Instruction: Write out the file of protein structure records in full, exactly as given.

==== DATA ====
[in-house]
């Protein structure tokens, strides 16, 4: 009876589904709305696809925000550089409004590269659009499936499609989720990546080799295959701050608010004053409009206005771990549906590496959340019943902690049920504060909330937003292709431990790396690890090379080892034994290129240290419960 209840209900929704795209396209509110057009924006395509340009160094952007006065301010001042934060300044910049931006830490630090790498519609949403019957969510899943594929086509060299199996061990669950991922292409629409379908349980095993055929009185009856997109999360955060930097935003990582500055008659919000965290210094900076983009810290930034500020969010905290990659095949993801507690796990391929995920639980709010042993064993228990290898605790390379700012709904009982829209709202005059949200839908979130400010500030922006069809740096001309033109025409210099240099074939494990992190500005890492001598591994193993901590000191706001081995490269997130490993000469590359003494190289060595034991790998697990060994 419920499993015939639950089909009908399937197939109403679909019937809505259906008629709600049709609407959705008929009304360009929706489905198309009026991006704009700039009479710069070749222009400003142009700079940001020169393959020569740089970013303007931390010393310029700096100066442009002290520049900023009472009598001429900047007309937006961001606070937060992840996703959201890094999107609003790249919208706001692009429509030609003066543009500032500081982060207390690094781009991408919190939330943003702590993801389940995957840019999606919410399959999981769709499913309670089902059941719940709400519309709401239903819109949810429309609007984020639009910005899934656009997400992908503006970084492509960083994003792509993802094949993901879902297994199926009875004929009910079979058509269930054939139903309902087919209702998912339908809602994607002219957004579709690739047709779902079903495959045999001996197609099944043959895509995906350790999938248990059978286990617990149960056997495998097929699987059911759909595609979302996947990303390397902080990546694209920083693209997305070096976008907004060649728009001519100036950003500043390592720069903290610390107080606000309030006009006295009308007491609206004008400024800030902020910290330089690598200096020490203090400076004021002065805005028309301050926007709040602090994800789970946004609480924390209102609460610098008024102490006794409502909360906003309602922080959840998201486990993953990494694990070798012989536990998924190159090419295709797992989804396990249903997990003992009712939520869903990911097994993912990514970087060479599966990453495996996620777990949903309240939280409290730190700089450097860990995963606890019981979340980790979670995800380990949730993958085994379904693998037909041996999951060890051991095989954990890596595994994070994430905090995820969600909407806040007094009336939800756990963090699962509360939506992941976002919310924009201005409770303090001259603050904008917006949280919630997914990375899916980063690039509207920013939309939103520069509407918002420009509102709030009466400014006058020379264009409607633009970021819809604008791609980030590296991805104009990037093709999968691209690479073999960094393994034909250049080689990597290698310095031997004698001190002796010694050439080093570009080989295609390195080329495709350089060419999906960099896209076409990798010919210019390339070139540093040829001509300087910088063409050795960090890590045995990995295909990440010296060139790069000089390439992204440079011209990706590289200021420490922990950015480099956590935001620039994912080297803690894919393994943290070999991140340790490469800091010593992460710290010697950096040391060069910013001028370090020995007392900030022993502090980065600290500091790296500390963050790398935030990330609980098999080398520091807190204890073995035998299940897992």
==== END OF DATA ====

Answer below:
[in-house]
């Protein structure tokens, strides 16, 4: 009876589904709305696809925000550089409004590269659009499936499609989720990546080799295959701050608010004053409009206005771990549906590496959340019943902690049920504060909330937003292709431990790396690890090379080892034994290129240290419960 209840209900929704795209396209509110057009924006395509340009160094952007006065301010001042934060300044910049931006830490630090790498519609949403019957969510899943594929086509060299199996061990669950991922292409629409379908349980095993055929009185009856997109999360955060930097935003990582500055008659919000965290210094900076983009810290930034500020969010905290990659095949993801507690796990391929995920639980709010042993064993228990290898605790390379700012709904009982829209709202005059949200839908979130400010500030922006069809740096001309033109025409210099240099074939494990992190500005890492001598591994193993901590000191706001081995490269997130490993000469590359003494190289060595034991790998697990060994 419920499993015939639950089909009908399937197939109403679909019937809505259906008629709600049709609407959705008929009304360009929706489905198309009026991006704009700039009479710069070749222009400003142009700079940001020169393959020569740089970013303007931390010393310029700096100066442009002290520049900023009472009598001429900047007309937006961001606070937060992840996703959201890094999107609003790249919208706001692009429509030609003066543009500032500081982060207390690094781009991408919190939330943003702590993801389940995957840019999606919410399959999981769709499913309670089902059941719940709400519309709401239903819109949810429309609007984020639009910005899934656009997400992908503006970084492509960083994003792509993802094949993901879902297994199926009875004929009910079979058509269930054939139903309902087919209702998912339908809602994607002219957004579709690739047709779902079903495959045999001996197609099944043959895509995906350790999938248990059978286990617990149960056997495998097929699987059911759909595609979302996947990303390397902080990546694209920083693209997305070096976008907004060649728009001519100036950003500043390592720069903290610390107080606000309030006009006295009308007491609206004008400024800030902020910290330089690598200096020490203090400076004021002065805005028309301050926007709040602090994800789970946004609480924390209102609460610098008024102490006794409502909360906003309602922080959840998201486990993953990494694990070798012989536990998924190159090419295709797992989804396990249903997990003992009712939520869903990911097994993912990514970087060479599966990453495996996620777990949903309240939280409290730190700089450097860990995963606890019981979340980790979670995800380990949730993958085994379904693998037909041996999951060890051991095989954990890596595994994070994430905090995820969600909407806040007094009336939800756990963090699962509360939506992941976002919310924009201005409770303090001259603050904008917006949280919630997914990375899916980063690039509207920013939309939103520069509407918002420009509102709030009466400014006058020379264009409607633009970021819809604008791609980030590296991805104009990037093709999968691209690479073999960094393994034909250049080689990597290698310095031997004698001190002796010694050439080093570009080989295609390195080329495709350089060419999906960099896209076409990798010919210019390339070139540093040829001509300087910088063409050795960090890590045995990995295909990440010296060139790069000089390439992204440079011209990706590289200021420490922990950015480099956590935001620039994912080297803690894919393994943290070999991140340790490469800091010593992460710290010697950096040391060069910013001028370090020995007392900030022993502090980065600290500091790296500390963050790398935030990330609980098999080398520091807190204890073995035998299940897992």